Aquaculture legislation presented to US Senate
Two US senators have re-introduced legislation that aims to provide the regulatory framework needed to increase American offshore aquaculture production.
The bipartisan bill, the Advancing the Quality and Understanding of American Aquaculture (AQUAA) Act, sets out to increase production of sustainable seafood offshore in US federal waters and create economic opportunities for American communities coast-to-coast.
The bill has been introduced by Senators Roger Wicker (Republican, Mississippi) and Brian Schatz (Democrat-Hawaii).
Senator Wicker said: “The aquaculture industry is growing rapidly, but the lack of a national permitting system for federal waters has held back development and prevented American producers from growing more seafood at home. This legislation would establish comprehensive standards for offshore aquaculture, helping US producers meet the growing demand for fresh, locally-sourced seafood.”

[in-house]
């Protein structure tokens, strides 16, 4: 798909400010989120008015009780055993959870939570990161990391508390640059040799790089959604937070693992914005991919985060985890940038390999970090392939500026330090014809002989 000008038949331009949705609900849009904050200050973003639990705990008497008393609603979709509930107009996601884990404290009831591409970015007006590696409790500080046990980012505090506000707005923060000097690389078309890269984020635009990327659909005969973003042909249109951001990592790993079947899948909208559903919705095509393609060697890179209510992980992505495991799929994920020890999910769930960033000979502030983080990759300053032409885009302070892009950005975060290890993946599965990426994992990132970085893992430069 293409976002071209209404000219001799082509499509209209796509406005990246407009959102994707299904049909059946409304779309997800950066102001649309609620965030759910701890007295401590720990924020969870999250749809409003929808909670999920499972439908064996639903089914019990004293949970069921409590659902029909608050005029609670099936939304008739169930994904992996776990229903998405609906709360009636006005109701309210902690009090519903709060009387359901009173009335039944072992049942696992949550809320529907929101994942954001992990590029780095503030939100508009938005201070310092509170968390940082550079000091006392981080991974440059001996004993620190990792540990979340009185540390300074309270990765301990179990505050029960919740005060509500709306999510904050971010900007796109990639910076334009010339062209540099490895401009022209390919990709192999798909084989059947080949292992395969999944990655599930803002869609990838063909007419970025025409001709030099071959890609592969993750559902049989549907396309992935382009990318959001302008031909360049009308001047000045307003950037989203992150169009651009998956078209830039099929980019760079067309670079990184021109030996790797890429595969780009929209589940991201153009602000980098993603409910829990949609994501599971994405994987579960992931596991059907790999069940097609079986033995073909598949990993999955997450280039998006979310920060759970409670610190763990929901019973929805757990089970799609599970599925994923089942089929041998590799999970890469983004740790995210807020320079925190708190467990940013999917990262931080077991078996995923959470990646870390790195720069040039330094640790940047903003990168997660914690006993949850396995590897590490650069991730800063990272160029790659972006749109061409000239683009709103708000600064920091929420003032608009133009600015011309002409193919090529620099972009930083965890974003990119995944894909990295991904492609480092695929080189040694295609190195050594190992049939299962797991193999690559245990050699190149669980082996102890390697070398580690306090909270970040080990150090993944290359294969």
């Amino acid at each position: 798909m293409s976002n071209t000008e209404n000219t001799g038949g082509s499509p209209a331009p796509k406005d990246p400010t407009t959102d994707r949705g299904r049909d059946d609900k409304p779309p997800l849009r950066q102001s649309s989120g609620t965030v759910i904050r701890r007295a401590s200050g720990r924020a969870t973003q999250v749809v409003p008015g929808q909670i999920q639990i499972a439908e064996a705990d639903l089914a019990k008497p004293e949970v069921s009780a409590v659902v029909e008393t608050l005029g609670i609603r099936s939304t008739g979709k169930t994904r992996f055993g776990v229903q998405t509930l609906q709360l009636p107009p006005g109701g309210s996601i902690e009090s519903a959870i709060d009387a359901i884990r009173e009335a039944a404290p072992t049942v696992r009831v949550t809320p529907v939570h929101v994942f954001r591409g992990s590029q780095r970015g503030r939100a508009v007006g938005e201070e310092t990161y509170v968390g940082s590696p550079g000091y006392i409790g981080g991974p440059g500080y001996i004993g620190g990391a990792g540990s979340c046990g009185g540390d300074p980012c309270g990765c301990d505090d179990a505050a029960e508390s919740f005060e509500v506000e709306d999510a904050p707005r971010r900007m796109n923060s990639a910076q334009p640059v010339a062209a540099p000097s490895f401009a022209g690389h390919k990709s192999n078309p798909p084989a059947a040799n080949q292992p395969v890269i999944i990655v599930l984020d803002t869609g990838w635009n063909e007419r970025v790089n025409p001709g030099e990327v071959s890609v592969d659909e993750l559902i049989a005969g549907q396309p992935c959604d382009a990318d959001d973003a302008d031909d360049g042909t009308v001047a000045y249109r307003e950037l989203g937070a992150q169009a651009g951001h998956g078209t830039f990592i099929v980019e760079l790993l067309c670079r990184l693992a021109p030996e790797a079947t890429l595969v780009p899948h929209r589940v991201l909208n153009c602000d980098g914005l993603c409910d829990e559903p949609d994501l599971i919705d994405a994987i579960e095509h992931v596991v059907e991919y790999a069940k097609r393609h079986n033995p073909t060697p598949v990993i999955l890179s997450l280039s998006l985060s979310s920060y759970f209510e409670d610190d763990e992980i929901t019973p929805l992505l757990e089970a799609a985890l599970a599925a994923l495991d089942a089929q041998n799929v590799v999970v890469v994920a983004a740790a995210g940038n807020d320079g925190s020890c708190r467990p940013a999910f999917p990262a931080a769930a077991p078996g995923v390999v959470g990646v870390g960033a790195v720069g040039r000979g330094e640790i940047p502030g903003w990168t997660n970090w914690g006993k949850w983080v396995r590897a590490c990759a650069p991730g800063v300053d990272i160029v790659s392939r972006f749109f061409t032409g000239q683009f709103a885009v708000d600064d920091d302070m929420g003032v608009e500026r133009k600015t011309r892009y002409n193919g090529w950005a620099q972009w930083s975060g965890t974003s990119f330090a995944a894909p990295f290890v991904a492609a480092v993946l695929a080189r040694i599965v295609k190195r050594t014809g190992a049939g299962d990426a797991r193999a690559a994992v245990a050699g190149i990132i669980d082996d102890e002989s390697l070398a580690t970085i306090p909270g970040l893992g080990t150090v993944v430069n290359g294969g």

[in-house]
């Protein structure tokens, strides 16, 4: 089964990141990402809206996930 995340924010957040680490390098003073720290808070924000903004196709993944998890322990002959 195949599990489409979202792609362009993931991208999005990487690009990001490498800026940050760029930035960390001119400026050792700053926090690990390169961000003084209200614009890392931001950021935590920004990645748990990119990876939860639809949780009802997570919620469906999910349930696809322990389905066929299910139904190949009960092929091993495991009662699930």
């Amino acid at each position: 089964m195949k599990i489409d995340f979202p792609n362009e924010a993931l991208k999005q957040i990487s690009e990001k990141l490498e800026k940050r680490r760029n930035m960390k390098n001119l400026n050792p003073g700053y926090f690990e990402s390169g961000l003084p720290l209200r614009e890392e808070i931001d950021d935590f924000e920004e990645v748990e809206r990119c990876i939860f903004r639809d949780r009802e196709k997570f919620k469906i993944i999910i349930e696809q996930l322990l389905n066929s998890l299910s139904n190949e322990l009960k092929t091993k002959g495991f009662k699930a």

Senator Schatz said:“Hawai‘i’s diverse aquaculture produced over $80m [£64m] of finfish, shellfish, and algae in 2019. At the same time, the movement to restore native Hawaiian fishponds such as those at He‘eia and Maunalua continues to develop momentum. This bipartisan bill would increase federal support for both.”
The AQUAA Act would establish National Standards for offshore aquaculture and clarify a regulatory system for the farming of fish in the US exclusive economic zone (EEZ). The bill would also establish a research and technology grant program to fund innovative research and extension services focused on improving and advancing sustainable domestic aquaculture.
The introduction of companion legislation in the US House of Representatives is expected soon.
Drue Banta Winters, Campaign Manager of lobby group Stronger America Through Seafood (SATS), commented: “Now is the time for Congress to act to support the expansion of American aquaculture offshore. As one of the most environmentally friendly forms of protein production, aquaculture will ensure American food security by increasing our supply of healthful and affordable seafood sustainably.
“Communities across America would benefit, creating new job opportunities for American workers throughout the US supply chain, including for fish farmers, feed producers and manufacturers, and seafood processors, as well as for American famers of crops that can be used in fish feed, such as corn, soybeans, peas and more.”